KYIV, Ukraine—The two-year-old Ukraine war has hit a grim milestone amid the longest and most durable lull in fighting since the conflict began.
Ukrainian President Petro Poroshenko last week said 2,269 Ukrainian soldiers have died since the conflict in eastern Ukraine began in spring 2014.
That toll almost matches the 2,381 American troops killed during roughly 14 years of combat operations in Afghanistan.
“Ukraine’s KIA [killed in action] rate in such a short amount of time shows how serious the situation is in the country,” Luke Coffey, director of the Douglas and Sarah Allison Center for Foreign Policy at The Heritage Foundation and a U.S. Army veteran, said.
“There is a real war going on, and most in the U.S. haven’t got a clue,” Coffey told The Daily Signal.
Ukrainian combat deaths also exceed the rate of U.S. losses during the worst years of the Iraq war. Since 2003, 4,459 U.S. troops have died in combat operations in Iraq, with the majority of those deaths (3,908) occurring during a five-year period from 2003 to 2007.
The deadliest year was 2007, during which 904 U.S. troops died in Iraq—a total lower than the yearly average of 1,135 Ukrainian soldiers killed in combat since 2014.
The Ukraine war has seen two official cease-fires and a renewed truce that went into effect in September, all of which have failed to fully quell the violence.
The most recent cease-fire, called Minsk II, was signed in February 2015 but collapsed days later when combined Russian-separatist forces sacked the village of Debaltseve, then Ukrainian-controlled, in a massive artillery attack.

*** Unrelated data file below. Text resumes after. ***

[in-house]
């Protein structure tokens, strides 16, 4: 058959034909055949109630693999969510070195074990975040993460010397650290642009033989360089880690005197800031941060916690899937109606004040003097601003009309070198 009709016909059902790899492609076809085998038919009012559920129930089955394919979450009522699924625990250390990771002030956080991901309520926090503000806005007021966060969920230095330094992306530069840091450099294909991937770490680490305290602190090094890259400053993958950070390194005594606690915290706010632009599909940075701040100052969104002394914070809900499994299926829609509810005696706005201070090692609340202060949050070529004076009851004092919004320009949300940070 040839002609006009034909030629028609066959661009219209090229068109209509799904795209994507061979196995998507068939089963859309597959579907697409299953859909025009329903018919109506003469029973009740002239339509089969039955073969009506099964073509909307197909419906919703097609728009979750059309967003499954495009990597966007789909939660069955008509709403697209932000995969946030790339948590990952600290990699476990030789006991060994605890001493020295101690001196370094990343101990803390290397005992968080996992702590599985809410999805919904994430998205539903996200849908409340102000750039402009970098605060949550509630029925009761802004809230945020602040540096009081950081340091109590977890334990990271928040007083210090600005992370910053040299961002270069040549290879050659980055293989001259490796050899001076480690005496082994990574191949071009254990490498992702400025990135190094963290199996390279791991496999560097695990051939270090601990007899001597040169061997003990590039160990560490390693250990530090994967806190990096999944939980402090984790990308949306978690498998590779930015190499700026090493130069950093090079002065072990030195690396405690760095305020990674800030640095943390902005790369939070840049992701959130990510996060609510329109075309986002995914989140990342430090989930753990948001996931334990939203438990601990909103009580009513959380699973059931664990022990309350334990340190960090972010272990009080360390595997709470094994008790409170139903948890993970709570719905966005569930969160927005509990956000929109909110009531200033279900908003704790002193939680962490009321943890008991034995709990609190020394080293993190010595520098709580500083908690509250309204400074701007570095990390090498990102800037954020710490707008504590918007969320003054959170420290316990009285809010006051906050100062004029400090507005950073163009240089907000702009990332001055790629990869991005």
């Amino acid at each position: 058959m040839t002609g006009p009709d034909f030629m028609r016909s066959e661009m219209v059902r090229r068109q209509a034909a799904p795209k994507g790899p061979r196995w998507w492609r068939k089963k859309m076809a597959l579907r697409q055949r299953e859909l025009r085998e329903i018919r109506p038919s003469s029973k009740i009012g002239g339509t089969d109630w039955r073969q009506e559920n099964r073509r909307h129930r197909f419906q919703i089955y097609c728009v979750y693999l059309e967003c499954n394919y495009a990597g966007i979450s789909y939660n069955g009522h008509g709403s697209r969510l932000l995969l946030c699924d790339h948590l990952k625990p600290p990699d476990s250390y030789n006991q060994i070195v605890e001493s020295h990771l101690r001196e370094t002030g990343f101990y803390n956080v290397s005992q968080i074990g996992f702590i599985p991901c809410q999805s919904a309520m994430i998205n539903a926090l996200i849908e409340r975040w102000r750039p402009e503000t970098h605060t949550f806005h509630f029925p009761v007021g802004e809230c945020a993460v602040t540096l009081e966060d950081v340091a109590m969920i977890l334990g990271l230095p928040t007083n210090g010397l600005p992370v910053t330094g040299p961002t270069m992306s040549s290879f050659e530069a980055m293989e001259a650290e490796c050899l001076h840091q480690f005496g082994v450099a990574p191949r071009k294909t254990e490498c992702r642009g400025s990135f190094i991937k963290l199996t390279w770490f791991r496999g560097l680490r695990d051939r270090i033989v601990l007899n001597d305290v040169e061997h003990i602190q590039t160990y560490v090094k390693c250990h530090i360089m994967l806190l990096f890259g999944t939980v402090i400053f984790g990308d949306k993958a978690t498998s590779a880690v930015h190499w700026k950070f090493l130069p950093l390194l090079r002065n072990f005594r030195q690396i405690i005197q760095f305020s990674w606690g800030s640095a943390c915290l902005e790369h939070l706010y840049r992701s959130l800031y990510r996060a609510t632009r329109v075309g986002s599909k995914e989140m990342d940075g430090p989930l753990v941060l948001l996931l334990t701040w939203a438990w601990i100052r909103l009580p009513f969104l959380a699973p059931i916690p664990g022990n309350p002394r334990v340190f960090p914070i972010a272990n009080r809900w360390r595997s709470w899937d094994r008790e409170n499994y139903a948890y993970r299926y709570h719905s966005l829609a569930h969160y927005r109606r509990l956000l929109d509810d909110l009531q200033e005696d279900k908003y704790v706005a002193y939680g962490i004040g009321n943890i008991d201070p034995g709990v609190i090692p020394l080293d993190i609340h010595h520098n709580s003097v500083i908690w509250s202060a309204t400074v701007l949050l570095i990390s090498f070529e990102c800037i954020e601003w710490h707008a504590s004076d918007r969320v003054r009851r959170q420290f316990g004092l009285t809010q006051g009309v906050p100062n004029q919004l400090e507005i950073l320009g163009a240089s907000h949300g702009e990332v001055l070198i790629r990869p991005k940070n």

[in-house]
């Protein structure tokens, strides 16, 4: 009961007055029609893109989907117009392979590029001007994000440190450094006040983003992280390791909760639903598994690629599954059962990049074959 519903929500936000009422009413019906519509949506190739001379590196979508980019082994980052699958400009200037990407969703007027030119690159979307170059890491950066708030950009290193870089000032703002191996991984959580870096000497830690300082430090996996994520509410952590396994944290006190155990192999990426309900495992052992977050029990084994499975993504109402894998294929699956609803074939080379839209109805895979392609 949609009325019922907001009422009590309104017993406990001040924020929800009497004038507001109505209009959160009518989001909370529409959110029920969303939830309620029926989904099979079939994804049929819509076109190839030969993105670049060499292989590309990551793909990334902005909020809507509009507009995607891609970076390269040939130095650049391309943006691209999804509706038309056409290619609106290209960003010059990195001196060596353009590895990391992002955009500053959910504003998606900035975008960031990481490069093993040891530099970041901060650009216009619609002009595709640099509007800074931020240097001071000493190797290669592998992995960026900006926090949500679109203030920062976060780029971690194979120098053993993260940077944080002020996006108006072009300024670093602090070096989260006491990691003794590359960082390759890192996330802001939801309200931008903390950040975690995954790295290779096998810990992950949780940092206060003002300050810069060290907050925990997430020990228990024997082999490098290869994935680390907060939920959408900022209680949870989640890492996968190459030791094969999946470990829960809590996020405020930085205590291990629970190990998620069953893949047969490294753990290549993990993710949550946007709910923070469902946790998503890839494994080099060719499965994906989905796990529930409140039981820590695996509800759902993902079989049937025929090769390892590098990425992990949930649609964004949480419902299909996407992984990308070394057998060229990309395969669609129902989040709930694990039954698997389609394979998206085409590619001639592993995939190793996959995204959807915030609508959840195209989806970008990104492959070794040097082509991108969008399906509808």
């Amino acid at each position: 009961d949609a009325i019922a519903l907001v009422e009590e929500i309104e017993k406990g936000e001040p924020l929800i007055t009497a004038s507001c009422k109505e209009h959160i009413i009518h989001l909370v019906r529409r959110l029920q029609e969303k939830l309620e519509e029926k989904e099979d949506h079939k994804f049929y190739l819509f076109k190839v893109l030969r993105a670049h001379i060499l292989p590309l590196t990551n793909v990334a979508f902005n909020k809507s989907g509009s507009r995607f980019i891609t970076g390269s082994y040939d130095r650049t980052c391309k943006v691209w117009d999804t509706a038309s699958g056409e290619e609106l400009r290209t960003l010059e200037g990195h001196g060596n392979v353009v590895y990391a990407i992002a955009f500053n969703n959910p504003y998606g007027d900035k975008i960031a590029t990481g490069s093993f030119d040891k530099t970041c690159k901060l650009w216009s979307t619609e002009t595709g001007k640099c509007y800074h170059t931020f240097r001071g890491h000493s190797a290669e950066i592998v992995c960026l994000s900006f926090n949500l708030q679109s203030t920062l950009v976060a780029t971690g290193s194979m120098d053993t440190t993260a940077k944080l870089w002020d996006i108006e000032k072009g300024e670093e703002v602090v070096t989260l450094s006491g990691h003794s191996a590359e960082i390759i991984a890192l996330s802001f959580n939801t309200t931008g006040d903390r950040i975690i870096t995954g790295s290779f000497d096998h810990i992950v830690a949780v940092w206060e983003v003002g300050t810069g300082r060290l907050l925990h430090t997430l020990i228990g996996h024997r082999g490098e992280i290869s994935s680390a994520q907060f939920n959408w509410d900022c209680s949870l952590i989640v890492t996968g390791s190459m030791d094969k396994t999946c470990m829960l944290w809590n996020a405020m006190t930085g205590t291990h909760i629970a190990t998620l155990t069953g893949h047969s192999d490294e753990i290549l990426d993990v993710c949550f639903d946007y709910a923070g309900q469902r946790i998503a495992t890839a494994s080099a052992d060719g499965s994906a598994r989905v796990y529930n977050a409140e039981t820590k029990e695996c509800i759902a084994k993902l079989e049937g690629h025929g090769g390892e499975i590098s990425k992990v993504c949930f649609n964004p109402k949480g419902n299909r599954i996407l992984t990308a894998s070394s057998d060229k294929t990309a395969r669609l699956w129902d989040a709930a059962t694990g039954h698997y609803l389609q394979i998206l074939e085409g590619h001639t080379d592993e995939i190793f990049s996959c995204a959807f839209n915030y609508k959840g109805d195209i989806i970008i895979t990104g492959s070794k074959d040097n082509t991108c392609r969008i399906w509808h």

In September, both sides to the conflict renewed their commitment to the Minsk II terms, but fighting never completely stopped. Cease-fire “violations” occur daily.
“One has to say that unfortunately we still don’t have a sustainable cease-fire, which is naturally a prerequisite for the implementation of different points in the Minsk agreement,” German Chancellor Angela Merkel said before a Monday meeting with Poroshenko in Berlin, according to The Wall Street Journal.
Living in Limbo
The Donbas region remains in a state of militarized limbo and is a virtual tinderbox ready to reignite at a moment’s notice.
Dozens of villages ravaged by the fighting are in ruins and abandoned. About 1.7 million Ukrainians remain refugees in their own country. They are internally displaced persons, in U.N. parlance.
U.S. and Ukrainian intelligence sources say Russian weapons and troops still flow into the self-proclaimed separatist republics—a charge the Kremlin denies.
Coffey said it is in the Kremlin’s interest to let the Ukraine war fizzle but not completely extinguish:
I would say it’s a combination of a few things: Moscow’s focus in Syria, the drop in oil prices, the winter, and the fact that the status quo is a victory for Russia and a defeat for Ukraine. Therefore, Russia doesn’t really need to support major combat operations right now. As long as Ukraine doesn’t control all of its territory, the onus is on Kyiv to act—not Russia.
With snipers and artillery working every day, the potential for an unanticipated, or unintended, escalation by either side remains high.
The Organization for Security and Cooperation in Europe, the multinational group charged with monitoring the Ukraine cease-fire, reported Monday a “sharp increase” in cease-fire violations over the weekend.
And the Ukrainian military said Tuesday that combined Russian-separatist forces attacked Ukrainian positions more than 50 times Monday with small arms, machine guns, grenade launchers, and mortars.
The war simply oscillates between being not quite as bad as people feared and never completely waning under the cease-fires.